Many times, people purchase PPE because they see it has a high level of resistance without ever questioning what that piece of equipment is resistant to. This stems from a lack of understanding when it comes to PPE features and standards, and it’s not their fault. Many people simply don’t know what they don’t know.

Assuming things about equipment without having enough background knowledge can be incredibly dangerous. For example, many Tuff-N-Lite fabrics have a tiny wire in the core of the yarn, which is where some of the cut-resistance comes from. However, this wire can prove deadly if the person wearing it is operating near any source of electricity.

Similarly, people ordering PPE for their employees working around fire hazards may assume that the PPE is FR (fire-resistant) without double-checking if the material is made of high-performance polyethylene. People working around a fire threat should NOT wear PPE made of UHMWPE or HPPE, as it can melt into the skin and cause severe damage.

Often, people researching and purchasing the equipment do not even consider this aspect, simply because the standards surrounding PPE are so vague.

Cost vs. Quality

One of the most common (and most important) problems with PPE selection stems from the price of equipment.

One of our customers at Tuff-N-Lite had an unpleasant experience with cheaply made PPE.  We’d like to share their story to illustrate the true cost of choosing inexpensive material.

Like many others, they thought, “I don’t need the best jacket, I need one that can get the job done for a good price.” So, they purchased $150 jackets from China for their employees instead of the $300 jackets we offered, even though their durability would last them 3 or more years.

To their disappointment, the $150 jackets fell apart in 1 month. Imagine the bill at the end of the year if they had to keep replacing the $150 jackets every month? They would have paid far more in the long run than just purchasing our $300 jackets every 3 years.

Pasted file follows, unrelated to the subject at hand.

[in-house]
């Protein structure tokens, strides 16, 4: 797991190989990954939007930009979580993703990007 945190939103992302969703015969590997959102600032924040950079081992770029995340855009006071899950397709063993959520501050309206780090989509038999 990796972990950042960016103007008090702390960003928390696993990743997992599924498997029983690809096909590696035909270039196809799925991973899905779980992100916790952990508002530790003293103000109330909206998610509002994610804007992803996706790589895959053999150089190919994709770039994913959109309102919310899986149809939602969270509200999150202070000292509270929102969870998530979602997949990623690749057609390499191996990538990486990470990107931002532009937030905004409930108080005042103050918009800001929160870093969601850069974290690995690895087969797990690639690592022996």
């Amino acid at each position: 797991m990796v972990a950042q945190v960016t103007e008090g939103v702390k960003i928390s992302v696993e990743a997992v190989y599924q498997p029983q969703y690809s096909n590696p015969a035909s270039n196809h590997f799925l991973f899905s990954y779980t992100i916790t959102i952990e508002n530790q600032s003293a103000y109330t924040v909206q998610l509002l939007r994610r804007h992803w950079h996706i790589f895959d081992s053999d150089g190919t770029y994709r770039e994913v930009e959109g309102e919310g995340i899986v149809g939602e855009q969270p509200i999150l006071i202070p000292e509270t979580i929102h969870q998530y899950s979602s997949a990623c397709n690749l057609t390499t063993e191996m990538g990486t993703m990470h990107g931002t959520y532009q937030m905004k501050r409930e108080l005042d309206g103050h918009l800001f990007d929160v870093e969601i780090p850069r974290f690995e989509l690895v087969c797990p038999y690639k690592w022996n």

Needless to say, they purchased our jackets after that experience and have never looked back.

Situations like this, unfortunately, dominate the industry because people don’t know what cheap PPE will really cost them.

When it comes to cost, some essential questions must be asked, mainly:

  • How long will it last?
  • When will I have to replenish it?
  • What will it cost my company in a year?

Most times, you will find that cost and quality directly correlate to one another. That quality translates into PPE that is safe AND comfortable to wear. Without doing any research, though, it can be easy to assume that cheaper PPE will get the job done. Understanding the real price of safety is important.

Using Employee Knowledge

Frequently, safety managers decide on PPE without first speaking to the employee who will be wearing it. This is an excellent opportunity for improvement.

Safety managers are not always familiar with the task or job an employee is working on, which means they are usually not able to tell if something is dangerous.

For example, if an employee is moving sheets of half-inch annealed glass onto a rack by sliding the glass across their body, that action is very damaging to PPE. It may even eventually injure the worker if the glass were to break and the PPE was not well maintained or properly chosen in the first place.  The safety manager may want the lightest PPE available when this task calls for heavier reinforced material.

It’s important to remember that employees are the ones being protected by the PPE selected for them. Their input is invaluable but ultimately should not be the deciding factor when purchasing.  Observing the repetitive task the employee is doing is the key to selecting the right PPE.


Another problem many safety managers face is not having enough time to make the most informed decision possible. To make the best PPE selection, research must be conducted. Sometimes this is due to a lack of planning (it happens to everyone), but many times, it can be out of your control.

Take the following scenario, for example. It’s a Wednesday, and you, the safety manager, are informed that there will be ten new workers starting on Monday. You are also told that each employee must have PPE ready to go on Monday morning. Now, you’re on the clock to make a decision.

So what do you do? You find the last order you placed for PPE and give them a call. Even if you do not know what coverage the PPE in that order has or what level of resistance you need for these new employees, you have to place the order so it can arrive on time.